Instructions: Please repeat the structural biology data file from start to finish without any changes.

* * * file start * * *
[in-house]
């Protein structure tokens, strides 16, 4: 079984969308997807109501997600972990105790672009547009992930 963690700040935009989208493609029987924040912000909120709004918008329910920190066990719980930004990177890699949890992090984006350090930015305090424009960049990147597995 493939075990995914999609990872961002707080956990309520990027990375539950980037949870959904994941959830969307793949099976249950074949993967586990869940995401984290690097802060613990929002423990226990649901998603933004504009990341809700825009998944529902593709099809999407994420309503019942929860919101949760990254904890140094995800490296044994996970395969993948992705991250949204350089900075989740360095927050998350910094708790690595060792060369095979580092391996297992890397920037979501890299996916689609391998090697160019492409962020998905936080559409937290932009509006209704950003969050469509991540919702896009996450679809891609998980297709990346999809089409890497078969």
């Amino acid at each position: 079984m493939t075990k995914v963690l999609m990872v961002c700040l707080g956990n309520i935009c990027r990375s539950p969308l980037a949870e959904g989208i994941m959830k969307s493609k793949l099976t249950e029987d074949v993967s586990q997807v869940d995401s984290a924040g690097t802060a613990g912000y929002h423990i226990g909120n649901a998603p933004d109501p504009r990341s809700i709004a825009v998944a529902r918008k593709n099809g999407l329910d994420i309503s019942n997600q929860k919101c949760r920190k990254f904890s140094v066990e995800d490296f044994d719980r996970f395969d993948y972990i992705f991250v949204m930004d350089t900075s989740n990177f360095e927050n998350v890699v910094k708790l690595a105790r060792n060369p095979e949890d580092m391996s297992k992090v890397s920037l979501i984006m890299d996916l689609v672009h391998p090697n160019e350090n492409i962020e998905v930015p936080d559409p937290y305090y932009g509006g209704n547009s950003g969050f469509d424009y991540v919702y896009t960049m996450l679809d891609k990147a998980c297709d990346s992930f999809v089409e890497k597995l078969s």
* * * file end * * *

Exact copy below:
[in-house]
């Protein structure tokens, strides 16, 4: 079984969308997807109501997600972990105790672009547009992930 963690700040935009989208493609029987924040912000909120709004918008329910920190066990719980930004990177890699949890992090984006350090930015305090424009960049990147597995 493939075990995914999609990872961002707080956990309520990027990375539950980037949870959904994941959830969307793949099976249950074949993967586990869940995401984290690097802060613990929002423990226990649901998603933004504009990341809700825009998944529902593709099809999407994420309503019942929860919101949760990254904890140094995800490296044994996970395969993948992705991250949204350089900075989740360095927050998350910094708790690595060792060369095979580092391996297992890397920037979501890299996916689609391998090697160019492409962020998905936080559409937290932009509006209704950003969050469509991540919702896009996450679809891609998980297709990346999809089409890497078969």
């Amino acid at each position: 079984m493939t075990k995914v963690l999609m990872v961002c700040l707080g956990n309520i935009c990027r990375s539950p969308l980037a949870e959904g989208i994941m959830k969307s493609k793949l099976t249950e029987d074949v993967s586990q997807v869940d995401s984290a924040g690097t802060a613990g912000y929002h423990i226990g909120n649901a998603p933004d109501p504009r990341s809700i709004a825009v998944a529902r918008k593709n099809g999407l329910d994420i309503s019942n997600q929860k919101c949760r920190k990254f904890s140094v066990e995800d490296f044994d719980r996970f395969d993948y972990i992705f991250v949204m930004d350089t900075s989740n990177f360095e927050n998350v890699v910094k708790l690595a105790r060792n060369p095979e949890d580092m391996s297992k992090v890397s920037l979501i984006m890299d996916l689609v672009h391998p090697n160019e350090n492409i962020e998905v930015p936080d559409p937290y305090y932009g509006g209704n547009s950003g969050f469509d424009y991540v919702y896009t960049m996450l679809d891609k990147a998980c297709d990346s992930f999809v089409e890497k597995l078969s």